d. Prov. 11:20–“They that are of a froward heart are abomination to the LORD: but such as are upright in their way are his delight.” Here we see our two words in the same proverb. God hates a forward (perverse) heart.

e. Prov. 19:1 – “Better is the poor that walketh in his integrity, than he that is perverse in his lips, and is a fool.”
• Here is a nearly identical proverb, only the contrast is between the poor man of integrity and a man who is perverse in his lips.
• Perversity is often found in the language men use.
• Believers should be careful and go the extra mile NOT to use language that is anywhere near tainted or perverse.
• In a culture in decline that means exerting extra care.
• We want our language to be pure—not just “not as bad as the average Joe.”

f. Prov. 8:8 – “All the words of my mouth are in righteousness; there is nothing froward or perverse (same word) in them.” Note that nothing perverse or crooked comes out of his mouth.

3. The concept of being “perverse” (crooked) is used in our proverb in a very general sense: perverse in his ways.

a. We often associate perversity with sexual perverts. Certainly that would be included in the concept.

b. But this term is much broader than that. Already we have seen proverbs that associate perversity with the heart and the tongue.

c. Solomon also describes this rich man as also being perverse in his WAYS.
• Ways: A road or a path that is travelled; his daily walk; his lifestyle; one’s general pattern of life.
• The perversity or crookedness has permeated deep into the life and lifestyle of this man.
• It has affected his mind, heart, tongue, and in general, the whole path of life he is on!
• If a person is crooked, they will be crooked in their business dealings; in their everyday conversations; in the way they treat others; in their home; in school; etc.

d. This is the opposite of an upright man – the opposite of a man of integrity.

e. Character affects all of one’s ways – every aspect of his life.
• If a person is upright, then they will be upright in their mind, heart, thoughts, speech, and actions.
• If a person is perverse or corrupt, then they will be perverse and corrupt in their mind, heart, thoughts, speech, and actions.

4. The contrast between the two men: it is better to be a poor man of integrity than to be a rich man who lacks integrity.

a. Most people want to be rich… or at least well off.

b. That’s pretty normal. It should not be our number one drive in life, but it is one of the benefits of hard work, hard study, etc.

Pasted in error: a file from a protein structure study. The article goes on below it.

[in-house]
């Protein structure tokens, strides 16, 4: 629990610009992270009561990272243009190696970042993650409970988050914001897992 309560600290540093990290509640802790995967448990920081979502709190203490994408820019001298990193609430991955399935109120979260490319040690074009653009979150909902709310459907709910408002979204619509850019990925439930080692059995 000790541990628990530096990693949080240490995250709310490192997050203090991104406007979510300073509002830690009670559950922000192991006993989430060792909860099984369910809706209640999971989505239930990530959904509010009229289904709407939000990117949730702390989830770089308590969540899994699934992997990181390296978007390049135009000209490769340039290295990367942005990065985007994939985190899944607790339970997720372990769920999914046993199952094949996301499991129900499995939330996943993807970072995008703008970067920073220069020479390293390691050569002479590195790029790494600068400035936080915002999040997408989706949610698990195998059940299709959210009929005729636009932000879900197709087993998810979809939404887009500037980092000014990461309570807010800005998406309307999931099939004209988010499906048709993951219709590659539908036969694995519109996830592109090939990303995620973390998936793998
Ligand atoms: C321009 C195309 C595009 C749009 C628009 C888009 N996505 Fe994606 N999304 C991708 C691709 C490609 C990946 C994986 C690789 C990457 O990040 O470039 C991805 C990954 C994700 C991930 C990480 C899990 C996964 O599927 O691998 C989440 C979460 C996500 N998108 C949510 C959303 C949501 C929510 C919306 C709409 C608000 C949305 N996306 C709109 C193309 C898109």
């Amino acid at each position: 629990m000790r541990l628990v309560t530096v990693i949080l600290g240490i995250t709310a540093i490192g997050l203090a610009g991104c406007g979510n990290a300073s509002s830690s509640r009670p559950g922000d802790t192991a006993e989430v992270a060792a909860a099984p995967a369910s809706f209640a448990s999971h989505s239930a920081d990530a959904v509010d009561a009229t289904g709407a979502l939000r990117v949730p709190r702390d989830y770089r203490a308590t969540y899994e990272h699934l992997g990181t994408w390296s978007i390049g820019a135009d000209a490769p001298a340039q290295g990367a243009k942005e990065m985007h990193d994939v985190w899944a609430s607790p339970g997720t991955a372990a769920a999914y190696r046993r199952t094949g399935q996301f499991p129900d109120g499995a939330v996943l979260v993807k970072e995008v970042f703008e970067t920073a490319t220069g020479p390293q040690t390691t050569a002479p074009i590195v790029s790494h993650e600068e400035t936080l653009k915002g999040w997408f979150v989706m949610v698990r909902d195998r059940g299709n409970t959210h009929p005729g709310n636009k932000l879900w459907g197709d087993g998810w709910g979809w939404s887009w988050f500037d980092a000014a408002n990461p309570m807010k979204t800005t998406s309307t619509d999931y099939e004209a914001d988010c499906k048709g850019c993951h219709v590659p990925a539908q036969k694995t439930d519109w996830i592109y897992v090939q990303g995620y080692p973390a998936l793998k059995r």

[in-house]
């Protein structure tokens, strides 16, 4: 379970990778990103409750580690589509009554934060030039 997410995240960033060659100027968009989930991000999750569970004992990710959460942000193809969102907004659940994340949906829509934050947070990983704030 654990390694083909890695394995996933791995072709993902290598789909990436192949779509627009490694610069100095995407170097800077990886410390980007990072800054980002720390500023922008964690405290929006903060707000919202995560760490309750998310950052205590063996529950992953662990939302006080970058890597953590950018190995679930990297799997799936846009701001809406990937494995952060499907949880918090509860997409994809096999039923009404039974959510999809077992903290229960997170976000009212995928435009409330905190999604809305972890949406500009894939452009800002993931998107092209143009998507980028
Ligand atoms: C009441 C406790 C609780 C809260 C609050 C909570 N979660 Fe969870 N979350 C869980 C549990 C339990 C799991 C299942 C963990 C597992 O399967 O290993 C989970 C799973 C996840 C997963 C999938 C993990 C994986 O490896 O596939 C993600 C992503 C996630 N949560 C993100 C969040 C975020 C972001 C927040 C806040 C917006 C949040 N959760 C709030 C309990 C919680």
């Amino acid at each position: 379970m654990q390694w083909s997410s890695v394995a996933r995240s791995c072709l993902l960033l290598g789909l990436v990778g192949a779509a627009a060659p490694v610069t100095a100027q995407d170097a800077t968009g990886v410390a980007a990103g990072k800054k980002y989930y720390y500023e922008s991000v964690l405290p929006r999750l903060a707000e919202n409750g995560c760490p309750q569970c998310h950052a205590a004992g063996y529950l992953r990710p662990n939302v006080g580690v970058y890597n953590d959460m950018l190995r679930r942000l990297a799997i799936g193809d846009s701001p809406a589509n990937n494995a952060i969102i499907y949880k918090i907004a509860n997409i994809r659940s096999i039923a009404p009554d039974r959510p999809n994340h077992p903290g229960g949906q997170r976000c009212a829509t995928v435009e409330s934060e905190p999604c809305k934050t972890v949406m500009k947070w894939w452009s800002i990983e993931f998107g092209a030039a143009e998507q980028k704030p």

c. Many people take great risks to become rich. Think of the California gold rush and all that people endured to become rich. They left everything behind; they traveled by covered wagons over dirt trails; over the Rocky Mountains; through deserts; etc—in order to make it to California to strike it rich.

d. People will put up with a lot of sacrifice in order to become rich.

e. People will endure years of study in school in order to have a better chance at getting a good job and being well off.

f. People will pay a lot of money for school and will completely devote years out of their lives to prepare themselves educationally for a job that pays well and has a good chance of prosperity.

g. Think of what so many immigrants do in order to make it to America—where they think the roads are paved in gold… only to discover that they are paved in potholes! Some hide in boxes and ship themselves from Laos to America. Some hop on rickety boats to escape Cuba in order to make it in America.

h. People are willing to sacrifice, suffer, leave everything behind; to cross oceans, exert themselves, study; pay high tuitions; etc.—do almost anything to have the chance to make it in this life—to strike it rich.

i. This proverb states that although a man may be willing to go without many things in order to be rich, a wise and godly man should NEVER be willing to give up his integrity in order to be rich.

j. Even though poverty can be a real trial and includes suffering and grief, it is still better to be poor and walk in integrity, than to be rich and not have integrity.

k. A man might obtain many earthly treasures that are valuable beyond description; but they are not as valuable as integrity.

l. Ideally, everyone would prefer to be both rich and honest – like Solomon.

m. But this proverb makes a bold statement in a proverbial and thought provoking way: integrity is better than riches.